Pinhole leak in Copper pipe

tom418December 10, 2011

I was in my basement today, and noticed a small puddle on the floor. I noticed a small leak in the half inch copper supply pipe to the second floor bathroom. This pipe is not in an area subject to abuse.

So, my questions: What would cause a pinhole size leak in a 15 year old pipe?

Should I be concerned about other pipes behind sheetrock? Note: I have well water, and the water is "hard". Would this cause corrosion?

Should I replace as much of this with Type K? (I'm assuming the builder used Type L)

Thank you for reporting this comment. Undo
justalurker

Check the PH of the well water.

    Bookmark   December 10, 2011 at 6:31PM
Thank you for reporting this comment. Undo
asolo

"Should I be concerned about other pipes behind sheetrock?"

Yes.

Since you'll be cutting/replacing this section anyway, I would suggest cutting/replacing the longest section possible at this location. Once repaired (this is not a big deal, by the way -- cheap/easy) then examine the the section you've cut out....maybe even have it cut lengthwise so you can inspect the walls throughout. I suspect you'll find evidence of deterioration all along the length. Whatever you find is what's going on throughout your system....and is something you'll want to know asap.

Certainly the pinhole could be a once-only anomaly unrelated to other stuff in the rest of your plumbing.....but I doubt it....and I'll bet you do, too.

Otherwise, agree with justalurker about checking PH.

    Bookmark   December 10, 2011 at 7:41PM
Thank you for reporting this comment. Undo
lazypup

My first question would be are you certain that you actually have a leak?

You were alerted to the problem by a small puddle of water on the floor under a vertical riser and you stated that you found a leak on the riser, but are you absolutely certain it is a leak or did you perhaps find a couple drops on the pipe near the bottom fitting and assume a leak?

Far too often homeowners find droplets of water clinging to the underside of a horizontal copper line, or near the bottom fitting of a vertical riser and automatically assume the problem to be a pinhole when it is far more likely that the water droplets on the pipe are resulting from moisture in the atmosphere condensating on the exterior wall of a pipe, and in the case of a vertical riser that condensate may be occuring on the full length of the pipe, then flowing down the pipe in a light film that is almost invisible to the naked eye until it hits the ridge on the fitting at the bottom and forms a droplet before dripping off to the floor.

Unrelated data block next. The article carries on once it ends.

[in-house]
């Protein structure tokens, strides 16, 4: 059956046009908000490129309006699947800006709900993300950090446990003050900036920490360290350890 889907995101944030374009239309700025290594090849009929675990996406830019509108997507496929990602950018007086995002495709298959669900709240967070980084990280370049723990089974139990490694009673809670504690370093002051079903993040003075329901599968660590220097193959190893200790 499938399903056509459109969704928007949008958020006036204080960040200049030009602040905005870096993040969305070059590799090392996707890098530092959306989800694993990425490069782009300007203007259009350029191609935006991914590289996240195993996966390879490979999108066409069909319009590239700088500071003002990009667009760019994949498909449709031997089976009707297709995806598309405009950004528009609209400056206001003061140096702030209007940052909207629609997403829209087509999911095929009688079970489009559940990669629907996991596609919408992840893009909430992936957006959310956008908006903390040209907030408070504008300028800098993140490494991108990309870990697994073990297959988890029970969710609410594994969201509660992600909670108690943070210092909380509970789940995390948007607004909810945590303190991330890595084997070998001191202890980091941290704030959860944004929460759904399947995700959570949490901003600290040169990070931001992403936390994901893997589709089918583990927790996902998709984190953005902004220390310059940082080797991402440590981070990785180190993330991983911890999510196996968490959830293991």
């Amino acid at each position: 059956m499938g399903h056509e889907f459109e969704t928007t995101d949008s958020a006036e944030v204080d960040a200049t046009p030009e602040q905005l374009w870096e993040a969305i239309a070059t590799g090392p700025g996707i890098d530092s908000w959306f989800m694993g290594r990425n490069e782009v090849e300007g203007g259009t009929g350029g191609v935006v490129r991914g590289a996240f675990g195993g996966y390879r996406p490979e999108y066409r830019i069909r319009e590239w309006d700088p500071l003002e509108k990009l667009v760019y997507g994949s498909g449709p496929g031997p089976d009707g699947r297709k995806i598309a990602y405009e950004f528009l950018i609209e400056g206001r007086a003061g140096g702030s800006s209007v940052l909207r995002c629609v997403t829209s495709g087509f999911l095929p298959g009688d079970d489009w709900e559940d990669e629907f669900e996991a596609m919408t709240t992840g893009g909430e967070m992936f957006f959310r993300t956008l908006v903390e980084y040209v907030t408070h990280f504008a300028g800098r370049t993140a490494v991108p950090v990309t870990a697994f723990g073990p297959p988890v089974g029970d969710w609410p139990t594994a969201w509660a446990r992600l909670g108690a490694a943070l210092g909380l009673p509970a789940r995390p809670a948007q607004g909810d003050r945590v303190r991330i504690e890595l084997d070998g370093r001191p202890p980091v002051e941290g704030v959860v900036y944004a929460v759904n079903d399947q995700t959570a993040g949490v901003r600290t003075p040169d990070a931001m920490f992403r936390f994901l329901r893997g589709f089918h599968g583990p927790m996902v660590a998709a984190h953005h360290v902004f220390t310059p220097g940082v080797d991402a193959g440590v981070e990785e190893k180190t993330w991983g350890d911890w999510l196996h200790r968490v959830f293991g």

If the problem is occuring as a result of condensation you can eliminate the problem by insultating the line, however if you are certain that you actually have a pinhole leak, the only real solution is to replace the line.

Normally pinholes will show up first on horizontal lines and a true pinhole will manifest itself with a microfine mist spray.

If you determine it is a pinhole and you opt to replace the line you may want to consider replacing it with CPVC or PEX.

    Bookmark   December 10, 2011 at 10:32PM
Thank you for reporting this comment. Undo
tom418

Lazypup: I can actually see the pinhole. And it is a horizontal run. I don't think that it is condensation, as it is 62 degrees in the basement, and we normally get condensation in the summer.

I like your idea of replacing with PEX. I've been looking for an "excuse" to buy PEX tools, and was leery about PEX leaking and copper being superior in that regard, but not anymore...